Interview with a Bookstore: Riverbend Books
In Which an Australian Almost Kills Maisy the Mouse
Riverbend Books was opened in 1998 by Suzy Wilson, and has since become one of Australia’s leading independent bookstores. Suzy had “a conviction that bookstores and all the ideas, imagination and thinking that they contain within their walls make them a necessary part of the civilized world.” The name Riverbend harkens back to the early days in Bulimba when Indigenous Australians called the area Tugulawah, which translates as Riverbend.
The store is on the corner of Oxford Street, a de facto hub of its micro village in South-East Brisbane, heavily involved with the local community, particularly with the schools in the area. “Fostering a culture of reading in the area is essential to our philosophy.”
In 2004, Suzy began a local fundraising campaign to support literacy in remote Indigenous communities where literacy levels are very low; it has since developed into the Indigenous Literacy Foundation. The ILF is a national project of the Australian Book Industry that aims to develop literacy skills in remote communities and provide the resources for sustainable education. In 2014, Suzy was nominated for Australian of the Year in the Local Hero category for her work with the ILF.
What is your favorite section of the store?
Suzy (owner): Our Essays and Culture section always has fascinating reads in it, and our Short Stories section has given us the opportunity to showcase some really amazing work, particularly by Australian writers.
What would you do if you had infinite space in the store?
Suzy: Honestly, a lot. Our kids section is usually way overstocked, we could definitely use more space for literary fiction, and we barely have enough space for science and history. Also, we could probably use some bunk beds, as one of our staff members lives about two hours away, and maybe a beer garden for good measure.
What do you do better than any other bookstore?
Suzy: One of the things we’re proudest of is our engagement with the community. We’re the home of the Indigenous Literacy Foundation, which began here in 2004. We run 17 book clubs, work closely with schools on our Standing Orders Program, and this year launched the Riverbend Readers Boot Camp, a fundraising initiative and reading challenge for our local community. Essentially, we encourage people to engage with high quality literature in a way that’s accessible and friendly.
Who is your favorite regular?
Suzy: I think every staff member has a different one. One customer, Pauline Crowe, has been coming here since we’ve opened and is just lovely. There are even a few people who came here when they were kids who bring kids of their own now! And we love our younger readers, like six-year-old Charlotte, who wrote us an amazing note about how she wanted to work here. We’ve been getting those kids to do online reviews and they’re fantastic.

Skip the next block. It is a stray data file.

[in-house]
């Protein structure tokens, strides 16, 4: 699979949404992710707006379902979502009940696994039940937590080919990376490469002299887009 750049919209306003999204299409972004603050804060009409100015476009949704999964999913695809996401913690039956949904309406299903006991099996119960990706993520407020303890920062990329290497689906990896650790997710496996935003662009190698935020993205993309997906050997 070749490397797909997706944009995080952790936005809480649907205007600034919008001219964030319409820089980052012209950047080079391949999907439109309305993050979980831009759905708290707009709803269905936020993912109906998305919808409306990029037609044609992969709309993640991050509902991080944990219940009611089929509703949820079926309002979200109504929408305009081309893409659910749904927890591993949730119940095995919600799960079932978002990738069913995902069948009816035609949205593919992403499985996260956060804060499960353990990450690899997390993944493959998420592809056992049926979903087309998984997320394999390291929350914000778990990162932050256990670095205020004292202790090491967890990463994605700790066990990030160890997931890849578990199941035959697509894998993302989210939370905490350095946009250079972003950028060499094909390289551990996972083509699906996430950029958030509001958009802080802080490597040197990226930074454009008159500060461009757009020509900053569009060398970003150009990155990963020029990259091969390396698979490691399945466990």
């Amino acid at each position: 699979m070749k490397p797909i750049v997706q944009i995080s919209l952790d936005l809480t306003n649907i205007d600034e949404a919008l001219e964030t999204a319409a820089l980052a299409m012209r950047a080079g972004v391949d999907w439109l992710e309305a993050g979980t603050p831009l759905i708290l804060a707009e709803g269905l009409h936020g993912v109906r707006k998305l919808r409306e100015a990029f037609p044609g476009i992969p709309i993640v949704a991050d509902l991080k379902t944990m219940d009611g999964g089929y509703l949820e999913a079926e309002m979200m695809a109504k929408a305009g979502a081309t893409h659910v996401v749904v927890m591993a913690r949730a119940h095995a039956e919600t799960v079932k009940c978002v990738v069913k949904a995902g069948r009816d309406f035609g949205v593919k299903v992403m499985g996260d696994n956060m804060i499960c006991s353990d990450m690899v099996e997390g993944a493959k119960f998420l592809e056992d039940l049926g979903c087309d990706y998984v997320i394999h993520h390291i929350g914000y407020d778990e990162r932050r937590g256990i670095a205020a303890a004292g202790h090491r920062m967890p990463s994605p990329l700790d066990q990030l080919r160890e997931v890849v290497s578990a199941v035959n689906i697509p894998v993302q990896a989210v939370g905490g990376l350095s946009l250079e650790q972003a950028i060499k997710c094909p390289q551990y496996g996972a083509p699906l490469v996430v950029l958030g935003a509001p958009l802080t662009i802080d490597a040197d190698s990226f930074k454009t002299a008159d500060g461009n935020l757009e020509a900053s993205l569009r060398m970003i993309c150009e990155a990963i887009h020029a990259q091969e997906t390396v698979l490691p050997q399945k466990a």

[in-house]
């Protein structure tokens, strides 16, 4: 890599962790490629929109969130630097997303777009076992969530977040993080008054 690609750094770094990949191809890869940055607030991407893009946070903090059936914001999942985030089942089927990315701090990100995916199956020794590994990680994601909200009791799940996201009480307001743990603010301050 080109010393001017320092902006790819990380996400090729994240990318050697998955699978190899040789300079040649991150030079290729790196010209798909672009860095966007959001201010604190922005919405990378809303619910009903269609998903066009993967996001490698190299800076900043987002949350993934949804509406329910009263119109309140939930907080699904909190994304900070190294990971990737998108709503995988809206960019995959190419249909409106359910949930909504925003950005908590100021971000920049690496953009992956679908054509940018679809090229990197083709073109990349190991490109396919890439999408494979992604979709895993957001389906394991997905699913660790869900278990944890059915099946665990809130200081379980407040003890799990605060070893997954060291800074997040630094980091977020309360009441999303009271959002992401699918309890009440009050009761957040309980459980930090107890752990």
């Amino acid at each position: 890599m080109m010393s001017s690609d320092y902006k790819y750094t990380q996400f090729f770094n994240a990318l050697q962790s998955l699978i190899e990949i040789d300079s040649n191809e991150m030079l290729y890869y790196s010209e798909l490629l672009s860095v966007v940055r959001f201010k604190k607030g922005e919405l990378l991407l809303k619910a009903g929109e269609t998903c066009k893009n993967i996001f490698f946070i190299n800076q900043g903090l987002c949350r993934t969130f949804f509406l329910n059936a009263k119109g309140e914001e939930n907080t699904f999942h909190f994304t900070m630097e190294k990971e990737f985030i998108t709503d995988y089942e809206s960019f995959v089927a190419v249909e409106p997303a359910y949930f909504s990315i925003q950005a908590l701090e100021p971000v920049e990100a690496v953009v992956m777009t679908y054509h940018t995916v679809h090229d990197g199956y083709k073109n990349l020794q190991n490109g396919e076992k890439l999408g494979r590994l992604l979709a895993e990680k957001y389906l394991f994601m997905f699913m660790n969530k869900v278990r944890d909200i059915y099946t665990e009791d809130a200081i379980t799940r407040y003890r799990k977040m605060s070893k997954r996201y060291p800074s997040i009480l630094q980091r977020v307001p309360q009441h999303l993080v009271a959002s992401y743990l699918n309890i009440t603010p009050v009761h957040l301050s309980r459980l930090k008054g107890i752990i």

What’s the craziest situation you’ve encountered?
Suzy: One time when I was reading to a group of kids I had one of the staff dress up as Maisy the Mouse. We get really into our re-enactments. At some point in the story I had to cover Maisy’s mouth, not realizing that I was cutting off the flow of oxygen inside Nick’s mask. I just kept laughing and reading this story and then eventually he passed out. We’ve had excellent occupational health and safety coverage since.
What’s your earliest/best memory of visiting a bookstore as a child?
Suzy: Oddly enough, my earliest memories of being in a bookstore aren’t until much later, when I was 19 and traveling in Greece. There weren’t many bookstores in Brisbane growing up and I always borrowed from the library. I remember buying so many books there that were formative to my reading—Quentin Crisp, Simone de Beauvoir, Cavafy—and realizing how much I loved those places.
Myles (media manager): I’m sure it wasn’t my first, but I very clearly remember faking an injury to get out of cricket so I could buy the fifth Harry Potter book when it came out. I don’t think I convinced anyone, but I’m an appalling cricketer so they let me go.
If you weren't running a bookstore, what would you be doing?
Suzy: I think there are a few other things we’re interested in as a collective. I’d probably be more involved with the day-to-day of the Indigenous Literacy Foundation or work in remote communities. Some of the others, like Vicky and Jen, have separate craft business of their own.
Myles: I used to work as a Spiderman impersonator at children’s birthday parties, and seeing as my other source of income is writing I’d probably be back to doing that. Alex and I sing a lot in the shop, so I could suggest starting an off key Fleetwood Mac covers band, but he’s actually very talented so I feel he’d very quickly end up going solo.
What’s been your biggest surprise about working in a bookstore?
Suzy: As counterintuitive as it sounds, it’s expecting people to pay money for books. I keep forgetting we can’t give them away for free.
SLIDESHOW: Riverbend Books Staff Recommendations